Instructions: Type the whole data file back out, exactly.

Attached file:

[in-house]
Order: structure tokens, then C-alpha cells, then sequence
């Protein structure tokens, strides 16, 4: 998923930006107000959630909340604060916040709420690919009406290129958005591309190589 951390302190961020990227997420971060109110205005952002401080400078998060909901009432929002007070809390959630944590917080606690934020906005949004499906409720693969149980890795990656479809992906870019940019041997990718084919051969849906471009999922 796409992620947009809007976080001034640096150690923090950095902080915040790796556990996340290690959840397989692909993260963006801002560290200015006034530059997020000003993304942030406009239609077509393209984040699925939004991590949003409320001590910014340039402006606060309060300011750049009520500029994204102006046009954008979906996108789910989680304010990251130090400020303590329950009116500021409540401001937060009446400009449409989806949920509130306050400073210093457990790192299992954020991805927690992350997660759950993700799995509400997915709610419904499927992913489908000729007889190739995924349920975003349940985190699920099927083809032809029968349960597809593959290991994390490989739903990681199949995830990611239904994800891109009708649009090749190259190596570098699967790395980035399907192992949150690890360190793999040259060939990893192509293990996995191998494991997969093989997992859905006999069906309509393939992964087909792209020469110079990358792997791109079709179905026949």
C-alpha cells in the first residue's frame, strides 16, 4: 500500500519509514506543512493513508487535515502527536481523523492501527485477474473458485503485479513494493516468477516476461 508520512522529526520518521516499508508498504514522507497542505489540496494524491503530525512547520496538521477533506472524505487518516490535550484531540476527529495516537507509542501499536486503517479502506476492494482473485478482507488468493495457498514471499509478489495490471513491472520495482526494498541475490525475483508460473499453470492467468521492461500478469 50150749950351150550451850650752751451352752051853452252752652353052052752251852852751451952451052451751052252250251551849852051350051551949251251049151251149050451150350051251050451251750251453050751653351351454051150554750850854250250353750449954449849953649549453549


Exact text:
[in-house]
Order: structure tokens, then C-alpha cells, then sequence
């Protein structure tokens, strides 16, 4: 998923930006107000959630909340604060916040709420690919009406290129958005591309190589 951390302190961020990227997420971060109110205005952002401080400078998060909901009432929002007070809390959630944590917080606690934020906005949004499906409720693969149980890795990656479809992906870019940019041997990718084919051969849906471009999922 796409992620947009809007976080001034640096150690923090950095902080915040790796556990996340290690959840397989692909993260963006801002560290200015006034530059997020000003993304942030406009239609077509393209984040699925939004991590949003409320001590910014340039402006606060309060300011750049009520500029994204102006046009954008979906996108789910989680304010990251130090400020303590329950009116500021409540401001937060009446400009449409989806949920509130306050400073210093457990790192299992954020991805927690992350997660759950993700799995509400997915709610419904499927992913489908000729007889190739995924349920975003349940985190699920099927083809032809029968349960597809593959290991994390490989739903990681199949995830990611239904994800891109009708649009090749190259190596570098699967790395980035399907192992949150690890360190793999040259060939990893192509293990996995191998494991997969093989997992859905006999069906309509393939992964087909792209020469110079990358792997791109079709179905026949």
C-alpha cells in the first residue's frame, strides 16, 4: 500500500519509514506543512493513508487535515502527536481523523492501527485477474473458485503485479513494493516468477516476461 508520512522529526520518521516499508508498504514522507497542505489540496494524491503530525512547520496538521477533506472524505487518516490535550484531540476527529495516537507509542501499536486503517479502506476492494482473485478482507488468493495457498514471499509478489495490471513491472520495482526494498541475490525475483508460473499453470492467468521492461500478469 50150749950351150550451850650752751451352752051853452252752652353052052752251852852751451952451052451751052252250251551849852051350051551949251251049151251149050451150350051251050451251750251453050751653351351454051150554750850854250250353750449954449849953649549453549